News Analysis: Jordan King Gets Tough on Hamas, but Extent of Crackdown is Unclear

After years of tolerating Hamas activities in Amman, Jordanian officials have clamped down on the Islamic fundamentalist group.

The move has sparked accusations from Hamas officials that Jordan’s King Abdullah was doing the bidding of Israeli officials — a claim roundly denied by both Israel and Jordan.

While it is true that Israel has exerted pressure on Jordan to put the squeeze on Hamas operations in Amman ever since the two countries signed a peace treaty in 1994, Israeli officials this week were quick to repudiate the Hamas claims.

“We did not exert any pressure,” Ephraim Sneh, Israel’s deputy minister of defense, told JTA. “In my opinion, Abdullah took the restrictive measures against Hamas because he re-evaluated the situation and reached the conclusion that this was the right thing to do under the existing circumstances.”

According to Sneh and other Israeli officials, Abdullah was concerned that if he refrains from acting against Hamas now, the militant group may grow strong enough to give him the same troubles the PLO had given his father, King Hussein, 29 years ago, during the Black September riots in which 2,000 people were killed during 13 days of clashes between the Jordanian army and PLO fighters operating in and around the Jordanian capital.

Nachman Tal, who until three years ago was a high-ranking official with Israel’s Shin Bet domestic security service, wrote in his newly published book, “Islamic Fundamentalism,” that Abdullah would maintain the same relations with Hamas that had marked the reign of his father.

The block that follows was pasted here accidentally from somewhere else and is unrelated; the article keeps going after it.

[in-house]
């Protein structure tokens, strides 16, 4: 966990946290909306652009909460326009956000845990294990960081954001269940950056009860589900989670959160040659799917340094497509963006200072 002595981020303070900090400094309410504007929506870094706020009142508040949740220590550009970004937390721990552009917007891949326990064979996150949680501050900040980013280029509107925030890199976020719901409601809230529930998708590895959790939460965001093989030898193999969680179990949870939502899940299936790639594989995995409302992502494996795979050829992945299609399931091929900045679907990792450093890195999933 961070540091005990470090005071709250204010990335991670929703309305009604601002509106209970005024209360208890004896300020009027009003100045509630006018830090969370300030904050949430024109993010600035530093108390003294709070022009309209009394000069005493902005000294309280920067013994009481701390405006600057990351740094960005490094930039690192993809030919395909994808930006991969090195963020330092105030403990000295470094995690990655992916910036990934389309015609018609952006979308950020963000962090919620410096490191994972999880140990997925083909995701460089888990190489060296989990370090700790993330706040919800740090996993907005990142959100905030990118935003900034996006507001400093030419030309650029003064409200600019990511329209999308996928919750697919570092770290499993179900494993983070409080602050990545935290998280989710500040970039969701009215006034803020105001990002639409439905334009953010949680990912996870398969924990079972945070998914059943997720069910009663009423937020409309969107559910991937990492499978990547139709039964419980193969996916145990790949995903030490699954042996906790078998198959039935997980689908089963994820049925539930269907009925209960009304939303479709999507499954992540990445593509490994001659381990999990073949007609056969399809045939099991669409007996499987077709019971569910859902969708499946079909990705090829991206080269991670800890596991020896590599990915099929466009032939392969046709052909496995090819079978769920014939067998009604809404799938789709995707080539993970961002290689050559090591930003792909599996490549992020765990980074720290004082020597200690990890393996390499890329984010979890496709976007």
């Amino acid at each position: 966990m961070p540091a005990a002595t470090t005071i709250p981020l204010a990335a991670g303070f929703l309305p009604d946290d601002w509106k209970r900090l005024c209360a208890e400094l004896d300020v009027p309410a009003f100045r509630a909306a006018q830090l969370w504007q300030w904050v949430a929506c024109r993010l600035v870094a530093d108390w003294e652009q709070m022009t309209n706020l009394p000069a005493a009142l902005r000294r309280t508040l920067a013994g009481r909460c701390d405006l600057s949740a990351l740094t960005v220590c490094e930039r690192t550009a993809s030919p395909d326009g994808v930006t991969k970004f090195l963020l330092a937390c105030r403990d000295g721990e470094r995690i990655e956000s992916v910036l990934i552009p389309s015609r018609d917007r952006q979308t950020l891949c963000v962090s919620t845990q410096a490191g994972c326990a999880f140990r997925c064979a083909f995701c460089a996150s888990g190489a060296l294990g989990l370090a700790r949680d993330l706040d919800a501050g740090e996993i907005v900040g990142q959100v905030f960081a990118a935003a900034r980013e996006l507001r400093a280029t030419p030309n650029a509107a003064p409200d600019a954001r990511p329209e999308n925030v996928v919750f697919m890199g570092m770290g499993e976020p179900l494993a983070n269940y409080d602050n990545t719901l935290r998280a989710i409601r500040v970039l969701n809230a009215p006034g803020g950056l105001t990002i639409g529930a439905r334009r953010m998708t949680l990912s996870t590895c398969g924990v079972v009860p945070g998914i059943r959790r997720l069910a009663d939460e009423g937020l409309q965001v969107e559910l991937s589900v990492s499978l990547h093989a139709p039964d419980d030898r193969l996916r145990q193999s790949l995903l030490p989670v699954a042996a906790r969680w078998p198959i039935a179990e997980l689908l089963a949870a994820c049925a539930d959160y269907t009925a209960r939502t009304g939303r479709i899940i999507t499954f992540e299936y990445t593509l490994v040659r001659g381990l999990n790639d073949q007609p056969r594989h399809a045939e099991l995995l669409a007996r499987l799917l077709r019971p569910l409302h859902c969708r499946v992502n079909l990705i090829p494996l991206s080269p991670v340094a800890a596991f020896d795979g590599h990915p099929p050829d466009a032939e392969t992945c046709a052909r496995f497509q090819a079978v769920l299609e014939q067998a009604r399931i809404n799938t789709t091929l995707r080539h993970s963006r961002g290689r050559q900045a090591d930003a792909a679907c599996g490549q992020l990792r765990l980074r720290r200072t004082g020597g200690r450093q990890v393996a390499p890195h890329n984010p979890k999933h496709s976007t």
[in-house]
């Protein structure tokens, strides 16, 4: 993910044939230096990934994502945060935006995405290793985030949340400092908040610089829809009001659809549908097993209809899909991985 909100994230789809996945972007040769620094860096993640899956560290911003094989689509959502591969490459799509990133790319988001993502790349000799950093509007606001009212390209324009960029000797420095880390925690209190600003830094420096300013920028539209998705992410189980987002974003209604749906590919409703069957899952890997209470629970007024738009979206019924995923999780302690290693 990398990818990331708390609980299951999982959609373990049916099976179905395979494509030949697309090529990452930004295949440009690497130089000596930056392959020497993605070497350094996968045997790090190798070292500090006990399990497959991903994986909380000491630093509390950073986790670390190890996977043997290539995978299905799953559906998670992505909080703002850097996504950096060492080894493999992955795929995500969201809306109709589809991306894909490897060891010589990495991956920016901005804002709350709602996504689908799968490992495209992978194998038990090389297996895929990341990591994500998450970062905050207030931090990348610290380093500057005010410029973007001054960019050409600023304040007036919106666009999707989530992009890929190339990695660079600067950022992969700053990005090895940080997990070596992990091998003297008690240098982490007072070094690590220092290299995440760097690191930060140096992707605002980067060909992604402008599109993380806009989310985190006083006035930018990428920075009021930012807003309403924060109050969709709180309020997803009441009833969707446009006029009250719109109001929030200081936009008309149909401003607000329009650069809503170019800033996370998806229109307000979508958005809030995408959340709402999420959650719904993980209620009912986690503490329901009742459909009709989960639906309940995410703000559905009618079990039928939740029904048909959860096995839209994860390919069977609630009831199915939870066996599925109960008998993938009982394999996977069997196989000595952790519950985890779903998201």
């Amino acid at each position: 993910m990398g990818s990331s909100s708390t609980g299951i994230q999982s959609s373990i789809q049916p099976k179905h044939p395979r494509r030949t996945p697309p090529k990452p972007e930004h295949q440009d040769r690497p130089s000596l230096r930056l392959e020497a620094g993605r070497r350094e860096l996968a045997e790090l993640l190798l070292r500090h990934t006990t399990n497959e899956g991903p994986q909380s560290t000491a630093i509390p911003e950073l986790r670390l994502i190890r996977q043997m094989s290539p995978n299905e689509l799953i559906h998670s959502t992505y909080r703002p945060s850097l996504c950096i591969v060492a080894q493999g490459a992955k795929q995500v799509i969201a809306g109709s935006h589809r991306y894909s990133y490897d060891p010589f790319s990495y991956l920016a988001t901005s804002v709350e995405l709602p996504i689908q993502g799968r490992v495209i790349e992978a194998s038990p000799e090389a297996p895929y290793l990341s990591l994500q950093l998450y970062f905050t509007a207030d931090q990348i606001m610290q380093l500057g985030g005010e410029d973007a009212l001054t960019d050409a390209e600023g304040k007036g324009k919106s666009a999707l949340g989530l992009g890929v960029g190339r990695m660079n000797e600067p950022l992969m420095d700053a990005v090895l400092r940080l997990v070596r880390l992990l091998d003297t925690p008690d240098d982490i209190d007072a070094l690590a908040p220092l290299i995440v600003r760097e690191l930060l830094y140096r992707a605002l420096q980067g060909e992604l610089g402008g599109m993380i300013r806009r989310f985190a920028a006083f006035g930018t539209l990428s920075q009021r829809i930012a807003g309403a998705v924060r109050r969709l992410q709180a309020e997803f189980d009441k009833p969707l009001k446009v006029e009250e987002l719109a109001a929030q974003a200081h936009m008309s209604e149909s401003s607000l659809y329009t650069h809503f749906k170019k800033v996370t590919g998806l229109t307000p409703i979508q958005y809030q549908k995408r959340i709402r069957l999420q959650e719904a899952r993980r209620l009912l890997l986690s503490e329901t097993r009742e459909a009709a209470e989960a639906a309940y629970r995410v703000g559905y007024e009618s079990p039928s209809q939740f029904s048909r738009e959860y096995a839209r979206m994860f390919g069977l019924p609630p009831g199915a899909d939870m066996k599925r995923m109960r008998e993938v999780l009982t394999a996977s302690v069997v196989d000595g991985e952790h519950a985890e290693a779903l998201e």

This week, Tal told JTA that the recent Jordanian crackdown against Hamas had caught him by surprise.

Ever since Abdullah ascended the throne after Hussein’s death in February, he had adopted a policy of rapprochement with the wider Arab world — particularly with Syria, which had strained relations with Jordan during Hussein’s reign.

According to Tal, it would have been only natural for Abdullah to maintain the status quo with the Islamic fundamentalists and perhaps even improve relations with them.

But Abdullah had no such plans. On Aug. 30, Jordanian officials shut down the offices of Hamas in Amman, arrested dozens of followers and issued arrest warrants for three of its leaders, Khaled Mashaal, Mousa Mohammed Abu Marzook and Ibrahim Ghosheh.

The three were in Tehran when the warrants were issued. When they returned to Amman last week, they were promptly arrested. One of them, Marzook, was soon deported.

The case histories of Mashaal and Marzook illustrate Jordan’s dramatic change in policy toward Hamas.

In September 1997, Jordan’s relations with Israel were severely strained after two Mossad agents were apprehended by Jordanian authorities after attempting to inject Mashaal with a fatal poison. After Hussein convinced U.S. officials to intercede, Israel provided an antidote that saved Mashaal from the toxin that had been injected into his ear.

As part of the price for securing the two agents’ release from Jordan, Hussein got Israel to free the spiritual leader of Hamas, Sheik Ahmed Yassin.

Marzook, who was the head of Hamas’ political wing, had lived in the United States for 15 years before he was detained at a New York airport in July 1995 because his name was on a list of suspected terrorists.

Israel had asked for his extradition to bring him to justice for his alleged role in 10 terrorist attacks between 1990 and 1994 that took 47 lives.